A recent case before a U.S. District Court illustrates the restrictiveness of USCIS regulations and its interpretation of statutes. Nonetheless, the judge reversed an H-1B denial, thereby validating as effective a few methods of supporting H-1B petitions. The judge in Washington State ordered USCIS to reverse its decision in denying an H-1B visa to a South Korean national wishing to work as a healthcare manager at an acupuncture and Eastern Medicine clinic in Lynwood, WA.
Upon review of the plaintiff’s petition, the agency denied it on two grounds: that the position did not qualify as an H-1B-worthy “specialty occupation”–and that the foreign national (FN) was not qualified for it, even if it were. Regardless of the evidence for or against this point, the core of this argument appears to trip over itself, because few occupations are both too general for H-1B workers while also excluding most working adults from qualifying. One would think that only one of these claims would be made. Either way, the court examined and rejected the government’s position on both of these counts.
It its denial of the petition, USCIS acknowledged that “most” of those who occupy the position of healthcare manager do have a bachelor’s degree, but some apparently don’t. Specifically, the agency held that a degree “isn’t a requirement to enter the field.” The response continued by saying that for those employers that do require a degree, it need not be in anything specific. USCIS seemed to be saying that a specialty occupation needs a special degree as a requirement for the job. The plaintiffs had argued that the job has special requirements that are fulfilled by the FN beneficiary’s credentials. USCIS instead decided that the job did not have those requirements and that the beneficiary did not have those credentials.
Before getting into the court’s analysis, it is worth taking note that the above sheds some light on what the USCIS officer reviewing the case may have been thinking when issuing the denial. It seems that when considering the nature of the occupation, it somehow came to the opinion that it was only considering a petition to fill an entry level position in healthcare management rather than reviewing one to fill the position of “healthcare manager.” This is an important distinction.
As is usual when the agency isn’t immediately impressed by a petition, a Request for Evidence was sent to the petitioning business. The specific evidence requested included the job description and position requirements, what makes it a “specialty occupation,” the nature of the specific duties it entails, and information regarding the foreign national beneficiary’s education and qualifications. Looking at the evidence that the government requested (along with their reasons for the denial), it seems likely that it did not take the business seriously. Our view is that the government thought the position was created for the purpose importing a specific person.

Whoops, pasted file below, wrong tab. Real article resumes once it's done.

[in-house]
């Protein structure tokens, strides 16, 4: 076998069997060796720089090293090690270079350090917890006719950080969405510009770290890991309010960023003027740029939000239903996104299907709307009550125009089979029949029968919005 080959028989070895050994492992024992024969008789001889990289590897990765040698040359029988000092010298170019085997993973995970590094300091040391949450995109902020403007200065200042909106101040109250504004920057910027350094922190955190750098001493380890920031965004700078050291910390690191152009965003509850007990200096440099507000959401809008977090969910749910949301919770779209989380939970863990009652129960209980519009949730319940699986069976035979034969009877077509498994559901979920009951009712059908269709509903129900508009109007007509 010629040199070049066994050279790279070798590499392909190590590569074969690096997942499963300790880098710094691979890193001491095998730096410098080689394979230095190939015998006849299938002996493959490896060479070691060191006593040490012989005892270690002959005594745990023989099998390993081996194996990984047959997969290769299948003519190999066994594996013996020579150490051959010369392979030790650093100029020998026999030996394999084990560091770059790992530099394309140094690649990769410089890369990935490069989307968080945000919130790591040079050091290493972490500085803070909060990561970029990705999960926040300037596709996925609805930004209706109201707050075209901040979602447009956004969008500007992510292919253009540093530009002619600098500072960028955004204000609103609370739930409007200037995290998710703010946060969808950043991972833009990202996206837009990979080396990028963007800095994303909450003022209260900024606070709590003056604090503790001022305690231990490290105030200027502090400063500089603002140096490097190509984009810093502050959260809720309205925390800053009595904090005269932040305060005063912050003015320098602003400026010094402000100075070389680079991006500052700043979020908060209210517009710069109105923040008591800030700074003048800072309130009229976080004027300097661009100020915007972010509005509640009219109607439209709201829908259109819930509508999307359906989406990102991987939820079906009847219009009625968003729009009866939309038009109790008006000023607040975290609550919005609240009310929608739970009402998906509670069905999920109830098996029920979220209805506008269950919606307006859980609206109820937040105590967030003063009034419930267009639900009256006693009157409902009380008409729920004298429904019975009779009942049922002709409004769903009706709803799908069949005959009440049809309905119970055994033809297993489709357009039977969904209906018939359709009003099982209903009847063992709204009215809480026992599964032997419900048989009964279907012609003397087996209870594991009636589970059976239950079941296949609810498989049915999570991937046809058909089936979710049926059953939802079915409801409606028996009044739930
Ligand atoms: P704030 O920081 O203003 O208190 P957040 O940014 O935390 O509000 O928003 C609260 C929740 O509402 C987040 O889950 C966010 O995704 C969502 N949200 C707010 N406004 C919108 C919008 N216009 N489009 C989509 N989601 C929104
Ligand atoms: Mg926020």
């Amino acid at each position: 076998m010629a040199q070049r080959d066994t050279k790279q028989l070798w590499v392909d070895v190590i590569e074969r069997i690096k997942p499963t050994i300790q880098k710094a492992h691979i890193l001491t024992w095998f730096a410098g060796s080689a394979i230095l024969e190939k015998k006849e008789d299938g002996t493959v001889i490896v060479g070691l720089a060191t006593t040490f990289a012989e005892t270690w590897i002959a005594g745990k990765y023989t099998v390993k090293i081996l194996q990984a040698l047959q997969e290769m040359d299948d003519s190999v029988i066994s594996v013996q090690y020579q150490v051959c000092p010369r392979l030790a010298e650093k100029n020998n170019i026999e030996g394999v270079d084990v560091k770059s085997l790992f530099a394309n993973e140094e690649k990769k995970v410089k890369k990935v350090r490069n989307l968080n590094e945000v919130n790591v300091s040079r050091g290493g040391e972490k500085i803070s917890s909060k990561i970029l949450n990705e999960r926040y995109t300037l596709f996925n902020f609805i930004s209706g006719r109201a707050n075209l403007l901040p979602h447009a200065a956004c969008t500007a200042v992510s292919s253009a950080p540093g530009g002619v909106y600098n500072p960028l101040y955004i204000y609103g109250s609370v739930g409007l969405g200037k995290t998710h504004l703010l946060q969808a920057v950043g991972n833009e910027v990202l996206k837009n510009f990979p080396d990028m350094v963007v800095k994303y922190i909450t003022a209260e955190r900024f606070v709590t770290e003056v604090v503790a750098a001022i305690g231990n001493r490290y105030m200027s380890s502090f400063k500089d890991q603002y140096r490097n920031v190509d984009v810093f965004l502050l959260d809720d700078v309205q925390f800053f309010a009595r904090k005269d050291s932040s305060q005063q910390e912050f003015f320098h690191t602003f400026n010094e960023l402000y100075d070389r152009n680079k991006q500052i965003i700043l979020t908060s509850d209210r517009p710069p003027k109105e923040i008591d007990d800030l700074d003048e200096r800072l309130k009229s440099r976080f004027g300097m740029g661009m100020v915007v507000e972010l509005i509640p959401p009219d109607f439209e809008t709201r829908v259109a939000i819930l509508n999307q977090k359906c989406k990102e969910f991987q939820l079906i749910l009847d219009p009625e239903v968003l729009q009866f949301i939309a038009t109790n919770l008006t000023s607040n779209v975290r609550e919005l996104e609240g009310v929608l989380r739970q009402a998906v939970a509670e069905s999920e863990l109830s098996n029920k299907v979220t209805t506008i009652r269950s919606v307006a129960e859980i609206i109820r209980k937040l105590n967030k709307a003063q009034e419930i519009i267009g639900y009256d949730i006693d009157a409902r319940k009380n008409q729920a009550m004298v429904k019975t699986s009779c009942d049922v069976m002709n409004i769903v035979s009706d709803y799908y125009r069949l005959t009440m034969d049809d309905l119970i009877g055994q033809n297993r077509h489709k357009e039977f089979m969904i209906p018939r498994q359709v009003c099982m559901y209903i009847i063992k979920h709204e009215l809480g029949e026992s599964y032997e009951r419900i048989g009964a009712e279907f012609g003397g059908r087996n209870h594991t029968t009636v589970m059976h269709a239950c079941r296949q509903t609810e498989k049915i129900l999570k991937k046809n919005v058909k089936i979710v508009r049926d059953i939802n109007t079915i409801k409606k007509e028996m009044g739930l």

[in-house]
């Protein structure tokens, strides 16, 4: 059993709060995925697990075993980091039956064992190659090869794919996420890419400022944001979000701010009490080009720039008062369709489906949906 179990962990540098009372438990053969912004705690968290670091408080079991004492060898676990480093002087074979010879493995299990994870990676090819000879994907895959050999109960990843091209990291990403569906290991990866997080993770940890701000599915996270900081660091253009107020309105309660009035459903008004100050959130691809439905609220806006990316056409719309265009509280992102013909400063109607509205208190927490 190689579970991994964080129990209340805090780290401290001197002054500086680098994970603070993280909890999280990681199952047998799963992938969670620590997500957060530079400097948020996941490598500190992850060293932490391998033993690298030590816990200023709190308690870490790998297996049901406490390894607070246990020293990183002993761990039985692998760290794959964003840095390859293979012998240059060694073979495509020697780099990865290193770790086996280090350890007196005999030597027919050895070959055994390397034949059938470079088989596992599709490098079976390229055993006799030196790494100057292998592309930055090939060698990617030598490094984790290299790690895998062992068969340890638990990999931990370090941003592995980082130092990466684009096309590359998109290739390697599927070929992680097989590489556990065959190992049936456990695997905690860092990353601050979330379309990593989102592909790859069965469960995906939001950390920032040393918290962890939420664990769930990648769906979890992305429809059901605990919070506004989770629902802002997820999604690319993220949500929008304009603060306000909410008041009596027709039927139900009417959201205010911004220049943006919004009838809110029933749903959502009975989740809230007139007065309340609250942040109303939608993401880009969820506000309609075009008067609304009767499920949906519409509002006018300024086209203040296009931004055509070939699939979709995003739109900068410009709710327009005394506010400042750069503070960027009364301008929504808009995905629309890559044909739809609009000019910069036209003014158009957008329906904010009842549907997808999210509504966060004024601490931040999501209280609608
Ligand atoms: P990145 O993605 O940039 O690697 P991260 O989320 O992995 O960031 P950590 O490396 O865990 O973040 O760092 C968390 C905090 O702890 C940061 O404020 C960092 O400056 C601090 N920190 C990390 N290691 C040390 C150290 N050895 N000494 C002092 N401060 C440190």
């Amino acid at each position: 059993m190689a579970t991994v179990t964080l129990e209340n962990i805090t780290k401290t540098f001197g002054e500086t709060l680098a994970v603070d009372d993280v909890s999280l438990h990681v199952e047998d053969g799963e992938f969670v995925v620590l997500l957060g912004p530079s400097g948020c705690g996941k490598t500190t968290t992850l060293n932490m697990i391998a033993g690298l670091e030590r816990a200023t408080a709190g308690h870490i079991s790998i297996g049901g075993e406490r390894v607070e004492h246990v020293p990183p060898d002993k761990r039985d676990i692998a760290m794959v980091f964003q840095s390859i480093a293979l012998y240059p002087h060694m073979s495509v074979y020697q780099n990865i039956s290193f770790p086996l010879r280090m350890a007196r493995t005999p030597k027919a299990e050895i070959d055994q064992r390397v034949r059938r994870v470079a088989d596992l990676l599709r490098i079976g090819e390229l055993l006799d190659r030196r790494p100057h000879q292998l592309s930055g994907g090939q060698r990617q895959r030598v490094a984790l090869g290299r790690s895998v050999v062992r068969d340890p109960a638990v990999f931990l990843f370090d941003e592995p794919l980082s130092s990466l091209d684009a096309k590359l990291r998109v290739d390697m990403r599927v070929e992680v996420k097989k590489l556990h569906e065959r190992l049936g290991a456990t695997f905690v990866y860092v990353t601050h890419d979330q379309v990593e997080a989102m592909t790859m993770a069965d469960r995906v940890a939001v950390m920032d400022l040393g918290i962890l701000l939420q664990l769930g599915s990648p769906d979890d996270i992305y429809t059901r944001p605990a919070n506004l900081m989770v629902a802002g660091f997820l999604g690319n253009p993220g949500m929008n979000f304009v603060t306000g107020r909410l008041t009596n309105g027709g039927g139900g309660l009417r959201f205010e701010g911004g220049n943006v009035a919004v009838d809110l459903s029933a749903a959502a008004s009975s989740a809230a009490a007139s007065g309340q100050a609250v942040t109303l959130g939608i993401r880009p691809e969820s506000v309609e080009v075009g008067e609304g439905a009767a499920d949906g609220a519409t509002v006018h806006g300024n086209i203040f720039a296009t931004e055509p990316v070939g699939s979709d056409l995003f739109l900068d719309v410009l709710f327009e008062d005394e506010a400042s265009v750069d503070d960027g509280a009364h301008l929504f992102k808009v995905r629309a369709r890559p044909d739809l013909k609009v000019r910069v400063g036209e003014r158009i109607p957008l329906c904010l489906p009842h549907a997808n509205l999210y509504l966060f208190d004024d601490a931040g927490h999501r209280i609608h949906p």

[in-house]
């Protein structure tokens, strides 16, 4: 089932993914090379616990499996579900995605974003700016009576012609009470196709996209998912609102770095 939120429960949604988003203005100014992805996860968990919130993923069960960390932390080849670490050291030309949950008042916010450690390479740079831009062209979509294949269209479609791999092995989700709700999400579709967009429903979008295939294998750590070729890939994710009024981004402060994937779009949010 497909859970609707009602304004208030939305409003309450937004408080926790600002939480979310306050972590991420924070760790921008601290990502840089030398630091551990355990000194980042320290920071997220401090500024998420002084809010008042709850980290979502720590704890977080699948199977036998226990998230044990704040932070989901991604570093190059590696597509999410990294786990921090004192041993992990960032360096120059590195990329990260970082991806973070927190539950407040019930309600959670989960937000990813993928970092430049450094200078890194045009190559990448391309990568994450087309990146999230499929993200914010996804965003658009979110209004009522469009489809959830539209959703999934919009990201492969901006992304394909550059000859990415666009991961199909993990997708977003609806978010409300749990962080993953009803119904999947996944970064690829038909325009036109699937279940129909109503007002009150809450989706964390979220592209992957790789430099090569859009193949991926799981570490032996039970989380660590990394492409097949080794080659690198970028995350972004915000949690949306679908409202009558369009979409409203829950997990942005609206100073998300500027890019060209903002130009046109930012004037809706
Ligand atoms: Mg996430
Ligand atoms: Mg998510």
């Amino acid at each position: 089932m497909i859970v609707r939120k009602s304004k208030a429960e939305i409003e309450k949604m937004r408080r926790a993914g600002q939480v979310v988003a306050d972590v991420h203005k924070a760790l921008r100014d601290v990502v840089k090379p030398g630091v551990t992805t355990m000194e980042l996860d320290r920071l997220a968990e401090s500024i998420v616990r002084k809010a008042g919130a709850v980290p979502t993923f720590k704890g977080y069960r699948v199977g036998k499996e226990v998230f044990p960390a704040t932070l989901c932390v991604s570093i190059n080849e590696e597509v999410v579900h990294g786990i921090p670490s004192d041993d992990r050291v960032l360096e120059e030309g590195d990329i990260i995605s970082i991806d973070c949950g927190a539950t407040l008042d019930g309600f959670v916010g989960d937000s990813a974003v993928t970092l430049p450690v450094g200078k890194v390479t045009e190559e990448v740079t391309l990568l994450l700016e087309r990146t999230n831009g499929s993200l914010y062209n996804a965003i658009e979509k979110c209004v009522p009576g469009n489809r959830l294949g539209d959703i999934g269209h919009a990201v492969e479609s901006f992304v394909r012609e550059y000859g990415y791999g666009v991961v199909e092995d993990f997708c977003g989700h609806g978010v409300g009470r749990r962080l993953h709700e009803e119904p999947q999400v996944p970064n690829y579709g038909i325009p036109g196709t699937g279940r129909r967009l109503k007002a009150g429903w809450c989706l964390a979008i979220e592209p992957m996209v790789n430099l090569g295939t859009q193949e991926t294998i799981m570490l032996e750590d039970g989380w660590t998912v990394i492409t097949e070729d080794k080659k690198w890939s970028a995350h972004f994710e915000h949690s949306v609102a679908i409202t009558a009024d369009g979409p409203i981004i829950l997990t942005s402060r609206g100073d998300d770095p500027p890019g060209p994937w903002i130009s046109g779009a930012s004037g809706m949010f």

This of course would be a clear misuse of the H-1B program. At the time when the case was submitted, the agency had reason to be suspicious of many H-1B petitions. Due to the partial economic recovery, there was a spike in the demand for employment-based immigration. This increased the amount of time many immigrants had to wait until being able to work for their U.S. employers. Because of this, the H-1B visa was increasingly viewed as a way of side-stepping the waiting period. However, the visa exists only to supplement the U.S. work force with foreign specialized skills. USCIS seems to feel that the program is ripe for abuse–and that its mission is to prevent this.
It doesn’t matter that there is no direct evidence of such abuse in this case. A healthcare manager at an acupuncture clinic doesn’t perfectly fit the prevailing notion of what an H-1B position should look like. So, when the business responded with evidence of the specialty nature of the position and the credentials of the FN, the government appears to have grasped at straws looking for reasons to deny the petition. In issuing his reversal of the denial, the judge said that the agency plainly ignored evidence that a reasonable person would have seen as verifying the FN’s credentials. The business had a Duquesne University professor verify that the FN’s experience qualified her for the position–and provided certifications of the professor’s competency in doing so. These certifications are what the judge found the government to have blatantly ignored.
The judge also found that USCIS’ restrictiveness in its reading of regulations, if valid, would have unacceptably limited the amount of qualifying specialty positions. While this is a win for potential H-1B workers, there are two things that limit the intensity of our celebration. The first is that it isn’t always economical to challenge USCIS in court like this, so many people may be victims of wrongful denials without means of recourse. The second problem is the H-1B cap. Until the cap is raised, simply filing a qualifying H-1B petition is no guarantee for a visa. It only guarantees entry into the H-1B lottery system that is now in use. Nonetheless, the fact that the plaintiffs won in this case will create a precedent that may save some FNs from experiencing an H-1B denial.